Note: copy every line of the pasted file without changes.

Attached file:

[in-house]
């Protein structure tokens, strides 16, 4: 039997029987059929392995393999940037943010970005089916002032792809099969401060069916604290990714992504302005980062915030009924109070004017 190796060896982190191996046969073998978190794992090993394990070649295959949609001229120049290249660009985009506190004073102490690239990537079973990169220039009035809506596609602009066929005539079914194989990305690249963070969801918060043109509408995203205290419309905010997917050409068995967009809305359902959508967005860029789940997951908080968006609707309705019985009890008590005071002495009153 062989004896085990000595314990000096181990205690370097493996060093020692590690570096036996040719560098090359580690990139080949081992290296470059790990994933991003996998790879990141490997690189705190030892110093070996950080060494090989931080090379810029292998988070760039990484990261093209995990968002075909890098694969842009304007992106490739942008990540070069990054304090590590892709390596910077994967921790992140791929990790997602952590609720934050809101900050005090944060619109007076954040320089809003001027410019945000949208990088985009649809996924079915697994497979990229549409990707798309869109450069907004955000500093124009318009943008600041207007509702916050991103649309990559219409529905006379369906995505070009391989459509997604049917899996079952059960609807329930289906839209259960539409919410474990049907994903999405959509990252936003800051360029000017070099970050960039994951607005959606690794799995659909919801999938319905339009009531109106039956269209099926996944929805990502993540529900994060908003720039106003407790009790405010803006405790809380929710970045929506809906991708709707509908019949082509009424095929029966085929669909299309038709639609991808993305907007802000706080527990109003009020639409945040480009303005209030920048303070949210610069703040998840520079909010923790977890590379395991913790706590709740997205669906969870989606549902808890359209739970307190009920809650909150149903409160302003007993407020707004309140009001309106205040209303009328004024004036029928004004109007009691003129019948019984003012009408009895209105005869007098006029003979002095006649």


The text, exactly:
[in-house]
């Protein structure tokens, strides 16, 4: 039997029987059929392995393999940037943010970005089916002032792809099969401060069916604290990714992504302005980062915030009924109070004017 190796060896982190191996046969073998978190794992090993394990070649295959949609001229120049290249660009985009506190004073102490690239990537079973990169220039009035809506596609602009066929005539079914194989990305690249963070969801918060043109509408995203205290419309905010997917050409068995967009809305359902959508967005860029789940997951908080968006609707309705019985009890008590005071002495009153 062989004896085990000595314990000096181990205690370097493996060093020692590690570096036996040719560098090359580690990139080949081992290296470059790990994933991003996998790879990141490997690189705190030892110093070996950080060494090989931080090379810029292998988070760039990484990261093209995990968002075909890098694969842009304007992106490739942008990540070069990054304090590590892709390596910077994967921790992140791929990790997602952590609720934050809101900050005090944060619109007076954040320089809003001027410019945000949208990088985009649809996924079915697994497979990229549409990707798309869109450069907004955000500093124009318009943008600041207007509702916050991103649309990559219409529905006379369906995505070009391989459509997604049917899996079952059960609807329930289906839209259960539409919410474990049907994903999405959509990252936003800051360029000017070099970050960039994951607005959606690794799995659909919801999938319905339009009531109106039956269209099926996944929805990502993540529900994060908003720039106003407790009790405010803006405790809380929710970045929506809906991708709707509908019949082509009424095929029966085929669909299309038709639609991808993305907007802000706080527990109003009020639409945040480009303005209030920048303070949210610069703040998840520079909010923790977890590379395991913790706590709740997205669906969870989606549902808890359209739970307190009920809650909150149903409160302003007993407020707004309140009001309106205040209303009328004024004036029928004004109007009691003129019948019984003012009408009895209105005869007098006029003979002095006649």